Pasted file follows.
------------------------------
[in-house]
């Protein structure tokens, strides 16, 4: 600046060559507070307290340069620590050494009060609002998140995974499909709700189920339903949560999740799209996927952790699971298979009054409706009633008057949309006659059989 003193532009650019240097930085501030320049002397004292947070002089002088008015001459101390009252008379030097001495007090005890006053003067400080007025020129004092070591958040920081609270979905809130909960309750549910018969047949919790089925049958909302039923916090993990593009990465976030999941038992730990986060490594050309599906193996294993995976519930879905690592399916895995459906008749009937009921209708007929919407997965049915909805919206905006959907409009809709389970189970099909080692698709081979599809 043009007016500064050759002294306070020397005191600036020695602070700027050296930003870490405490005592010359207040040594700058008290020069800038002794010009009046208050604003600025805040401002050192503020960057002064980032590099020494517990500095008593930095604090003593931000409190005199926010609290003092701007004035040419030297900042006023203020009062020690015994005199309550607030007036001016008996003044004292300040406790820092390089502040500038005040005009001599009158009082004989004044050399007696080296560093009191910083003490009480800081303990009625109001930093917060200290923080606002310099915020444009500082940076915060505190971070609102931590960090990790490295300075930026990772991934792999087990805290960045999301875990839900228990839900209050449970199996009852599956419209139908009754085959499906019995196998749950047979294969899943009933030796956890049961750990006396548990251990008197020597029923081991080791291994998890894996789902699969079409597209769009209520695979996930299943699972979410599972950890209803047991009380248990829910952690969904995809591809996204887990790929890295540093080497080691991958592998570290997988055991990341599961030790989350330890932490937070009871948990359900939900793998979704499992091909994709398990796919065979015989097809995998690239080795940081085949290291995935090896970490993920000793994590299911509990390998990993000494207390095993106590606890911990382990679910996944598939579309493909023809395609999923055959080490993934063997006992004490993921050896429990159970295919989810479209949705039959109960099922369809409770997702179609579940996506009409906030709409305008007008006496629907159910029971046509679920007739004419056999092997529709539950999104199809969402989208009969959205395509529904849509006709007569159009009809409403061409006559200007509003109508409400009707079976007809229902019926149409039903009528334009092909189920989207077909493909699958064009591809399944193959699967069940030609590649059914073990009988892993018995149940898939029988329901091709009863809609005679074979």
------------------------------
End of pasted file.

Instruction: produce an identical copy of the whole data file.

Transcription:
[in-house]
């Protein structure tokens, strides 16, 4: 600046060559507070307290340069620590050494009060609002998140995974499909709700189920339903949560999740799209996927952790699971298979009054409706009633008057949309006659059989 003193532009650019240097930085501030320049002397004292947070002089002088008015001459101390009252008379030097001495007090005890006053003067400080007025020129004092070591958040920081609270979905809130909960309750549910018969047949919790089925049958909302039923916090993990593009990465976030999941038992730990986060490594050309599906193996294993995976519930879905690592399916895995459906008749009937009921209708007929919407997965049915909805919206905006959907409009809709389970189970099909080692698709081979599809 043009007016500064050759002294306070020397005191600036020695602070700027050296930003870490405490005592010359207040040594700058008290020069800038002794010009009046208050604003600025805040401002050192503020960057002064980032590099020494517990500095008593930095604090003593931000409190005199926010609290003092701007004035040419030297900042006023203020009062020690015994005199309550607030007036001016008996003044004292300040406790820092390089502040500038005040005009001599009158009082004989004044050399007696080296560093009191910083003490009480800081303990009625109001930093917060200290923080606002310099915020444009500082940076915060505190971070609102931590960090990790490295300075930026990772991934792999087990805290960045999301875990839900228990839900209050449970199996009852599956419209139908009754085959499906019995196998749950047979294969899943009933030796956890049961750990006396548990251990008197020597029923081991080791291994998890894996789902699969079409597209769009209520695979996930299943699972979410599972950890209803047991009380248990829910952690969904995809591809996204887990790929890295540093080497080691991958592998570290997988055991990341599961030790989350330890932490937070009871948990359900939900793998979704499992091909994709398990796919065979015989097809995998690239080795940081085949290291995935090896970490993920000793994590299911509990390998990993000494207390095993106590606890911990382990679910996944598939579309493909023809395609999923055959080490993934063997006992004490993921050896429990159970295919989810479209949705039959109960099922369809409770997702179609579940996506009409906030709409305008007008006496629907159910029971046509679920007739004419056999092997529709539950999104199809969402989208009969959205395509529904849509006709007569159009009809409403061409006559200007509003109508409400009707079976007809229902019926149409039903009528334009092909189920989207077909493909699958064009591809399944193959699967069940030609590649059914073990009988892993018995149940898939029988329901091709009863809609005679074979």